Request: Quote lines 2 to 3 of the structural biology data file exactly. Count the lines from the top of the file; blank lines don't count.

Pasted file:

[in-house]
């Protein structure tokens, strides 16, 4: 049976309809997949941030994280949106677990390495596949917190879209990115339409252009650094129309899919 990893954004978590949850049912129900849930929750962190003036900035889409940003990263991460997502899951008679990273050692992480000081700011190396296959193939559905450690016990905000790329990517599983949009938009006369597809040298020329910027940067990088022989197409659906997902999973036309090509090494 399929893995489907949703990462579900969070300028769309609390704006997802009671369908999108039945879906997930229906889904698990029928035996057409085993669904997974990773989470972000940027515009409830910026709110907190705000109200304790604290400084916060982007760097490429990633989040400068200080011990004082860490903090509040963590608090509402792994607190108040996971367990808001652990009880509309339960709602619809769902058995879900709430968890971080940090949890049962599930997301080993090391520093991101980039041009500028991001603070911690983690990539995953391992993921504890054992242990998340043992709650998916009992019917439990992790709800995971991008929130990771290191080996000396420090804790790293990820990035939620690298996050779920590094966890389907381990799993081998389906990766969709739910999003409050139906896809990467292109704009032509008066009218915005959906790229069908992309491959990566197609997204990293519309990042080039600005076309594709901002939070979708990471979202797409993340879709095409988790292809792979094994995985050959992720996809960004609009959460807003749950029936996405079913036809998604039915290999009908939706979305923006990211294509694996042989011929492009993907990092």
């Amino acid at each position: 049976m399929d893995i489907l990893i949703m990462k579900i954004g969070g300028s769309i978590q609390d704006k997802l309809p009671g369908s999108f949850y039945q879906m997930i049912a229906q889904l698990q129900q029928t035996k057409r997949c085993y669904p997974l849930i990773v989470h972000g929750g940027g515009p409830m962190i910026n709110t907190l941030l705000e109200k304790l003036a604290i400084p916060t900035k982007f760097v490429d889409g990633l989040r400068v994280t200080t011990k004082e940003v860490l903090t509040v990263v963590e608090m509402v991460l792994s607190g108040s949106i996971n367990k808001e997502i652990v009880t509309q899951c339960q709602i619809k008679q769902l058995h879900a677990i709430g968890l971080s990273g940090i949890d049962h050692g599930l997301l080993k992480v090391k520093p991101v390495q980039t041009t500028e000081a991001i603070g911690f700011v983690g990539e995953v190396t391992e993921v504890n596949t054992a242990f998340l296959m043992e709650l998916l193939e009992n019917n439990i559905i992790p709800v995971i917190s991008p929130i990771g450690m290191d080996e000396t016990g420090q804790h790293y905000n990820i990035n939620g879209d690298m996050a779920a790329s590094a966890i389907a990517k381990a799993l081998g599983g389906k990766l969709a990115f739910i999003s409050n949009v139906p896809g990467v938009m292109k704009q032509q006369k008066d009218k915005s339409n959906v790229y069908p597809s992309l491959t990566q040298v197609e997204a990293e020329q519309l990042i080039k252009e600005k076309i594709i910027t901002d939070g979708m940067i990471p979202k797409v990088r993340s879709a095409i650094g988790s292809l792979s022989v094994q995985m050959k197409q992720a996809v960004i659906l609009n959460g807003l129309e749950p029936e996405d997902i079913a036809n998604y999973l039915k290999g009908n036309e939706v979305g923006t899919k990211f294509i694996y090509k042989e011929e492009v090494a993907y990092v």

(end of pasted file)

């Protein structure tokens, strides 16, 4: 049976309809997949941030994280949106677990390495596949917190879209990115339409252009650094129309899919 990893954004978590949850049912129900849930929750962190003036900035889409940003990263991460997502899951008679990273050692992480000081700011190396296959193939559905450690016990905000790329990517599983949009938009006369597809040298020329910027940067990088022989197409659906997902999973036309090509090494 399929893995489907949703990462579900969070300028769309609390704006997802009671369908999108039945879906997930229906889904698990029928035996057409085993669904997974990773989470972000940027515009409830910026709110907190705000109200304790604290400084916060982007760097490429990633989040400068200080011990004082860490903090509040963590608090509402792994607190108040996971367990808001652990009880509309339960709602619809769902058995879900709430968890971080940090949890049962599930997301080993090391520093991101980039041009500028991001603070911690983690990539995953391992993921504890054992242990998340043992709650998916009992019917439990992790709800995971991008929130990771290191080996000396420090804790790293990820990035939620690298996050779920590094966890389907381990799993081998389906990766969709739910999003409050139906896809990467292109704009032509008066009218915005959906790229069908992309491959990566197609997204990293519309990042080039600005076309594709901002939070979708990471979202797409993340879709095409988790292809792979094994995985050959992720996809960004609009959460807003749950029936996405079913036809998604039915290999009908939706979305923006990211294509694996042989011929492009993907990092």
């Amino acid at each position: 049976m399929d893995i489907l990893i949703m990462k579900i954004g969070g300028s769309i978590q609390d704006k997802l309809p009671g369908s999108f949850y039945q879906m997930i049912a229906q889904l698990q129900q029928t035996k057409r997949c085993y669904p997974l849930i990773v989470h972000g929750g940027g515009p409830m962190i910026n709110t907190l941030l705000e109200k304790l003036a604290i400084p916060t900035k982007f760097v490429d889409g990633l989040r400068v994280t200080t011990k004082e940003v860490l903090t509040v990263v963590e608090m509402v991460l792994s607190g108040s949106i996971n367990k808001e997502i652990v009880t509309q899951c339960q709602i619809k008679q769902l058995h879900a677990i709430g968890l971080s990273g940090i949890d049962h050692g599930l997301l080993k992480v090391k520093p991101v390495q980039t041009t500028e000081a991001i603070g911690f700011v983690g990539e995953v190396t391992e993921v504890n596949t054992a242990f998340l296959m043992e709650l998916l193939e009992n019917n439990i559905i992790p709800v995971i917190s991008p929130i990771g450690m290191d080996e000396t016990g420090q804790h790293y905000n990820i990035n939620g879209d690298m996050a779920a790329s590094a966890i389907a990517k381990a799993l081998g599983g389906k990766l969709a990115f739910i999003s409050n949009v139906p896809g990467v938009m292109k704009q032509q006369k008066d009218k915005s339409n959906v790229y069908p597809s992309l491959t990566q040298v197609e997204a990293e020329q519309l990042i080039k252009e600005k076309i594709i910027t901002d939070g979708m940067i990471p979202k797409v990088r993340s879709a095409i650094g988790s292809l792979s022989v094994q995985m050959k197409q992720a996809v960004i659906l609009n959460g807003l129309e749950p029936e996405d997902i079913a036809n998604y999973l039915k290999g009908n036309e939706v979305g923006t899919k990211f294509i694996y090509k042989e011929e492009v090494a993907y990092v």